It is approximately the size of a petit pois pea, mimics the effects of alcohol in the form of pleasure and disinhibition, carries zero health issues and comes with an antidote to instantly turn you sober. Interested?
Professor David Nutt of the Imperial College London, is in the early stages of developing a drug that replicates the procedures of alcohol on your body without both long term and short term side-effects including kidney challenges, addiction, hangovers and dehydration.
Due to the immediate impact of the drug on the brain the outcomes can be easily reversed through an antidote pill, offering those who want to go out and feel drunk the potential to drive home safely in the morning after taking the antidote pill.
Crucially, the drug will also refrain from initiating other parts of the brain that commonly spark unwanted change in personal traits that are associated with alcohol. It should be plausible to chemically tweak the pill in order for people to remain in a pleasant state, irrelevant to how much drink they may have also had.
Professor Nutt, a former government drugs advisor, has experimented with the drug himself and says: “I’ve done the prototype experiments, I know the antidote works. I was in a state of intoxication and five minutes later I was giving a lecture.’
“You can produce a whole range of effects like alcohol by manipulating the brain and you can always find an antidote for it, so you have the pleasure of being inebriated, take another drug, wake up, sober up and drive home safely.”
The health implications of such a drug aims to reduce the amount of those with health issues or addicted to alcohol, the Professor believes it could save the NHS millions whilst playing a pivotal role in todays society, replicating the success of e-cigarretes in smoking.
The pill in development is created from several derivatives of benzodiazepine, a chemical related to Valium, and directly targets the brains neurotransmitters to offer the indistinguishable effects of drinking.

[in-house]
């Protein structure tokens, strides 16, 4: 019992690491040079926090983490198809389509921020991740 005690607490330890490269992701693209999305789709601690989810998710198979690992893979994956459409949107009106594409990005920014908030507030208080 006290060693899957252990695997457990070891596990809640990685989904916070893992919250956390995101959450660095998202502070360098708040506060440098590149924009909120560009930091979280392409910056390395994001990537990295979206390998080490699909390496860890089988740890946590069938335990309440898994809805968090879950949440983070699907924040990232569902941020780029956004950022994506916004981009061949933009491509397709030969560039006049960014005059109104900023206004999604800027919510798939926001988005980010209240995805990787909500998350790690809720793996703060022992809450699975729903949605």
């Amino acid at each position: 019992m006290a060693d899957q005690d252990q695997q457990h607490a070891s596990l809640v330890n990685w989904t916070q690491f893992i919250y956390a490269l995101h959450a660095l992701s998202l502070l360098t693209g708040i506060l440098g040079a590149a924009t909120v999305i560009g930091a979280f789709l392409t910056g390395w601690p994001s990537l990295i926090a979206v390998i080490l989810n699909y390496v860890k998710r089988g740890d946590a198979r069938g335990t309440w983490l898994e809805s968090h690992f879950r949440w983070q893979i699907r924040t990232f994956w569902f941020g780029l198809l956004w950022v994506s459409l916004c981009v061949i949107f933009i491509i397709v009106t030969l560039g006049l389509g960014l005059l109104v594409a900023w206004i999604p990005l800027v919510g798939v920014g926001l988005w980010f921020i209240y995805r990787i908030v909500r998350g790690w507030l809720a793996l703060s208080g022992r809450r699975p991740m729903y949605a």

Benzodiazepine anxiolytics is a drug currently prescribed for the short-term relief of apprehension, or where disorders are causing both significant personal issues and substantial impairment of daily activities
Valium is another medication used to counter anxiety although the quantities used in Professor Nutt’s drug is of significant lower value.
The Professor claims that thousands of Benzodiazepine candidates are already known to science and it is just a matter of identifying the closest match to alcohol effects, baring in mind the brain contains more nerve cells in the brain to identify then there are stars in the milky way.
With alcohol-related illness costing the NHS £3.5billion a year Professor Nutt has labelled the scientific discovery ‘a serious revolution in health’. His team have currently hit a wall in their proposal to fund the drug’s development with little interest from drinks businesses.
He believes that the influence of the powerful drinks industry could be deterring potential investors and is determined to see the product reach markets because it could dramatically reduce alcohol-related addiction, heart and liver matters.
Alcohol is a sedative drug, as it reaches our brain it slows down the transmission of impulses between nerve cells that control our ability to think and move. Short-term repercussions include, blurred vision, a change in the control of inhibition, and a warped perception, attention and judgement.
Long term effects include higher blood pressure, cardiovascular disease, liver conditions and mental health issues, or any other health challenges, alcohol may cause heightened health concerns than it does the average person.
Professor Nutt’s discovery could unlock a healthier option to diminish a society that thrives on weekends of binge drinking, a tool to help alcoholics and an offering to decrease drink driving crimes if funding and research can be sustained over the next few years.
How do you feel about the concept of taking a pill opposed to drinking alcohol ?